In this second edition, the author has wisely followed the old adage “If it isn’t broke, don’t fix it”. The features that distinguished the first edition remain in the second: there is considerable emphasis on student motivation (each chapter begins with a motivational problem related to the material in that chapter; many proofs in the text discuss the reason for the steps) and the exposition remains very clear and highly readable. The author tries to motivate not only individual topics in analysis, but also the need to study analysis in the first place. (Since freshman calculus is not generally taught as rigorously as is analysis, and yet can be used to solve all sorts of nontrivial problems, it does not seem unreasonable for a student to wonder what the fuss is all about with precise definitions and proofs.)

The exercises (even more so now than in the first edition) are superb: many call for proofs, but there are also quite a lot that ask for examples (or an explanation why no examples exist; the reader isn’t always told which is which) or ask the reader to explore the consequences if a definition is modified slightly. Few if any constitute “busy work”; some are quite challenging. No solutions appear in the back of the book, and there seems to be (at this point, anyway) no solutions manual provided by the publisher.

Any reviewer can generally find *something* that he or she wishes had been done differently, and that is the case here as well. My own preference, in an undergraduate analysis course, is to spend at least a little time discussing metric spaces and proving the basic facts about them, if only because I think this makes the essential meaning of things like sequential convergence and continuous functions somewhat easier to understand. In this text, however, metric spaces appear only in a project section that does not, for the most part, contain proofs of the theorems; just about everything is left as an exercise. Therefore, moving at least part of section 8.2 (on metric spaces and the Baire Category theorem) to the main body of the text would make the book more flexible.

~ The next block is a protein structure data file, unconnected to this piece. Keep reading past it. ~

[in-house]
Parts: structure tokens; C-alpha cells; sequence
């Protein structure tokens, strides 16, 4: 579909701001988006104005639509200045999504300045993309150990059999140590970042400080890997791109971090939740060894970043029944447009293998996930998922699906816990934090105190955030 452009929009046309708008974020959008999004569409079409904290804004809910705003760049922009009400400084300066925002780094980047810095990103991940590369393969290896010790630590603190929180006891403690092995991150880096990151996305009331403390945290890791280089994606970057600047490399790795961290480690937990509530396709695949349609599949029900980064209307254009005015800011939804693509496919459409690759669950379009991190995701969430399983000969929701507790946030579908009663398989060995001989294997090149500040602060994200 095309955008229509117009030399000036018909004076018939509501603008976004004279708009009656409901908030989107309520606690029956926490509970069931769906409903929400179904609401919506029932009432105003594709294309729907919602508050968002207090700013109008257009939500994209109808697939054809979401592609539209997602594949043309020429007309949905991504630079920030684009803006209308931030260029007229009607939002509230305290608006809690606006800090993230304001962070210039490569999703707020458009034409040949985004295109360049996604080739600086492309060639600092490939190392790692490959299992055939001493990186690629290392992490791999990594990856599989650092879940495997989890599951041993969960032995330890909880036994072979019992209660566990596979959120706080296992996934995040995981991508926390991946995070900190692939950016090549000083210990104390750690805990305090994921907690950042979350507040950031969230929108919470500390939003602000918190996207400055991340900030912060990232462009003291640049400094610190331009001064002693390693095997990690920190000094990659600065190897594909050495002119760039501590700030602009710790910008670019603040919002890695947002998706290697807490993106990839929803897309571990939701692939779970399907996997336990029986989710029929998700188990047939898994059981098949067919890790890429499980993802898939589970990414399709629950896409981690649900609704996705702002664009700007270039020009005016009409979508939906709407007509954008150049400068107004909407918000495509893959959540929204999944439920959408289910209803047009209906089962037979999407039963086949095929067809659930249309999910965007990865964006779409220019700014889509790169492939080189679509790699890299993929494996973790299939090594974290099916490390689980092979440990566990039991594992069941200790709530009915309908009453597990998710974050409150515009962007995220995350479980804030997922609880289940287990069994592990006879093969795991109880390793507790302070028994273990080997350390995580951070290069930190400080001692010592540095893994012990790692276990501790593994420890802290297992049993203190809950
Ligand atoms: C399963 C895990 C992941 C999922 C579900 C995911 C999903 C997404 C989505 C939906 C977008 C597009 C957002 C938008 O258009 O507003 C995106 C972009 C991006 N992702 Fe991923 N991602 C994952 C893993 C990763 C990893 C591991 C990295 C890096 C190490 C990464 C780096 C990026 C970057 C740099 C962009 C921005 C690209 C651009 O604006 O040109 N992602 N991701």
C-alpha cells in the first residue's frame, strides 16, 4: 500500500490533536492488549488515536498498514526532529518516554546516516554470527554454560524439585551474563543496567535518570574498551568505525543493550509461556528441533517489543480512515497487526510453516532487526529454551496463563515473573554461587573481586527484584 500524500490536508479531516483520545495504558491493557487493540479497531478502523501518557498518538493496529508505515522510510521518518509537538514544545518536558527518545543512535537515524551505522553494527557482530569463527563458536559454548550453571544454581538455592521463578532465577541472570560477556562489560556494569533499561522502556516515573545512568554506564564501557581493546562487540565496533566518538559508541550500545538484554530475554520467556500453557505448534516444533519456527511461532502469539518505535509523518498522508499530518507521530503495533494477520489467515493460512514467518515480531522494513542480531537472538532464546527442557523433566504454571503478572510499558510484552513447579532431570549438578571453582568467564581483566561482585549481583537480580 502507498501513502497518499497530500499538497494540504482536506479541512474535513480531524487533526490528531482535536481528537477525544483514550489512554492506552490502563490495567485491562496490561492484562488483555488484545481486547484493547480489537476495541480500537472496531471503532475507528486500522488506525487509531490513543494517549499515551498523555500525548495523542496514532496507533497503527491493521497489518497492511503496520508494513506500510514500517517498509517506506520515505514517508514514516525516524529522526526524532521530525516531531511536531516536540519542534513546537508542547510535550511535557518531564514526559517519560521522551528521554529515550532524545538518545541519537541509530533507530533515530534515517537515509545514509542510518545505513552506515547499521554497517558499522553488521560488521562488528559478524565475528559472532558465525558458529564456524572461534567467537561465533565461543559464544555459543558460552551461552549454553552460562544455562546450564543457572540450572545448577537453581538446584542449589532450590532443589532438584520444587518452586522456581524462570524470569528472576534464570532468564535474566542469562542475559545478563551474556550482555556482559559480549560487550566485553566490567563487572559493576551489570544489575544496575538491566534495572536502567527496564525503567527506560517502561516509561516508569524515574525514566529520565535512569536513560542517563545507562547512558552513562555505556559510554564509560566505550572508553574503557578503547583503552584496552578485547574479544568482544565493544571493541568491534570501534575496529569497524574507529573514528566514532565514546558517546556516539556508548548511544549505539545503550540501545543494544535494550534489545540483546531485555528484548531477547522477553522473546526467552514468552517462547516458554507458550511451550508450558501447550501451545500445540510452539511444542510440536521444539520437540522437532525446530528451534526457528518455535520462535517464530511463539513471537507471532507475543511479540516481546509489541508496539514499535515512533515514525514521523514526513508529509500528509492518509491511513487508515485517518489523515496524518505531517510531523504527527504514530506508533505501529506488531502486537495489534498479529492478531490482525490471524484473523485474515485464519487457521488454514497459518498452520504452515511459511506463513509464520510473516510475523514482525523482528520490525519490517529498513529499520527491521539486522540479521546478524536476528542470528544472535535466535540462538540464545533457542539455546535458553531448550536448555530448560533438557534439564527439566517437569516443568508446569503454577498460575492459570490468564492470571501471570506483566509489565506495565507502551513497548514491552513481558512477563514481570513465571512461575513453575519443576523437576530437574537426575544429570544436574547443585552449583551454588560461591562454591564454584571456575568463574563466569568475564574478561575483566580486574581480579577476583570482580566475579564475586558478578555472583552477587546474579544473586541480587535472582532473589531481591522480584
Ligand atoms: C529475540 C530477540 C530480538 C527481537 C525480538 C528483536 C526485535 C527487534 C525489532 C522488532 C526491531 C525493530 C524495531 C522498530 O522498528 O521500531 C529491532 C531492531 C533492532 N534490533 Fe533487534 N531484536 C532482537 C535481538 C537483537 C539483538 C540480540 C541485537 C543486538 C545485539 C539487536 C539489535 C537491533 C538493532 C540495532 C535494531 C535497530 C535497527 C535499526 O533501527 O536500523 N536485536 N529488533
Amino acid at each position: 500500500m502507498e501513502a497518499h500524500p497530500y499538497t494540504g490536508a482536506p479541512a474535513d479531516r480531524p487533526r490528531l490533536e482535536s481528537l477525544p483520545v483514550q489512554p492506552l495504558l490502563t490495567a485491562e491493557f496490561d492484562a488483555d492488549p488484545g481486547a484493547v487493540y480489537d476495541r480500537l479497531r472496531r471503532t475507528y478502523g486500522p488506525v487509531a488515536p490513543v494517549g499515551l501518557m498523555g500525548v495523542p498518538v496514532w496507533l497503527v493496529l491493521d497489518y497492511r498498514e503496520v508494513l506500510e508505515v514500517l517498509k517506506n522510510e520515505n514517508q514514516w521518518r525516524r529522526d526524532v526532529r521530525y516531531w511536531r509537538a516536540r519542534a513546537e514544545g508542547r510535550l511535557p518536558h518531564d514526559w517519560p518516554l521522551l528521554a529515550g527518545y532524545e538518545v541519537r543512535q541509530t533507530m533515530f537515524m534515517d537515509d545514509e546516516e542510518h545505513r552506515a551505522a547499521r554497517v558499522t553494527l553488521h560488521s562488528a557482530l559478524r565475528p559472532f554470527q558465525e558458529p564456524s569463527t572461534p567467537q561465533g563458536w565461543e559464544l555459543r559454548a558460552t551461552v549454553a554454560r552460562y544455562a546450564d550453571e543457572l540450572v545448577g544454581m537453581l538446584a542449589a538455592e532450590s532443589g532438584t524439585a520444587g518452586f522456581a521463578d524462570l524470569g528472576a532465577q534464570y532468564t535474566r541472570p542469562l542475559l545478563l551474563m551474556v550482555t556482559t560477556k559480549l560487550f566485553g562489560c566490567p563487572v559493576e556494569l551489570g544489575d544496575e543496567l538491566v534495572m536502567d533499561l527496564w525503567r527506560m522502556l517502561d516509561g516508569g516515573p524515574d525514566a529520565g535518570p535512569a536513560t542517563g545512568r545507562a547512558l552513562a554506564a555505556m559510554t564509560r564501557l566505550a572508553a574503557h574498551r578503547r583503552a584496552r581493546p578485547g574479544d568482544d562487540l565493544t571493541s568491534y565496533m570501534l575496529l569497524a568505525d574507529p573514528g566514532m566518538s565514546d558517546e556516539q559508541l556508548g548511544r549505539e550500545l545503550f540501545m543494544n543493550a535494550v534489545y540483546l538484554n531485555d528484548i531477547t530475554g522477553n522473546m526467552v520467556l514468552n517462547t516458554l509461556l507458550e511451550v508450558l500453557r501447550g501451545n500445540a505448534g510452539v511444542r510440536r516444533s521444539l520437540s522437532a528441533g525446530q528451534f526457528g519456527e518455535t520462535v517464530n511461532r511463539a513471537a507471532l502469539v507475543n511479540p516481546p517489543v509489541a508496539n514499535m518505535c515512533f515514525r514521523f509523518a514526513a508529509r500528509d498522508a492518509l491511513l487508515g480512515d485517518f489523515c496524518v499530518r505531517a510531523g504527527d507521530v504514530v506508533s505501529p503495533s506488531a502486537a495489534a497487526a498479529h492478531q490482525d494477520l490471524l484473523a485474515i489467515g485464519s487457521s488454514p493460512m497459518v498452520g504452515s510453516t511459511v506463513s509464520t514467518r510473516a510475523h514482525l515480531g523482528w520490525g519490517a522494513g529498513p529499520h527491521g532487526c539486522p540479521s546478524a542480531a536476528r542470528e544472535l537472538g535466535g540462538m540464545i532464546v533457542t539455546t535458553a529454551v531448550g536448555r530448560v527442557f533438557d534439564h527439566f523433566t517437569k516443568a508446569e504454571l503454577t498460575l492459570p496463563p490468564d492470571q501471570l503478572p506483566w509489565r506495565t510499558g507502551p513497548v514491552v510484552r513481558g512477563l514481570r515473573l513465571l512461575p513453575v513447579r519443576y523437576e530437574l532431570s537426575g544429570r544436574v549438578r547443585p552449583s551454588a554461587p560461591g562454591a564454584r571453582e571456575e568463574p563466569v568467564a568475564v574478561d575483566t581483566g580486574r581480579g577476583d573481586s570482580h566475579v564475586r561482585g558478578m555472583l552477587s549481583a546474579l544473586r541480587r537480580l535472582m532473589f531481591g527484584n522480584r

Also, when I taught analysis last fall I was surprised to see that a number of students in the class were not math majors and that many of these students (as well as a number of the students in the class who were) were, unfortunately, not conversant with basic principles of proof; I think a short section (as an Appendix, perhaps) on the basics of proof (how to negate a sentence, what a proof by contradiction is, the difference between a statement and its converse), would be valuable.

Finally, a publishing issue: I think it would be convenient for a reader if the various “project sections” were denominated as such in the table of contents, either by use of the word “project” or perhaps just by something as simple as an asterisk. That way, somebody quickly looking at the book’s contents would have a better idea of what actually was covered in the text.

But these issues are, especially when viewed against the backdrop of everything this text does *right*, mere quibbles. Overall, this book represents, to my mind, the gold standard among single-variable undergraduate analysis texts.

Mark Hunacek ([email protected]) teaches mathematics at Iowa State University.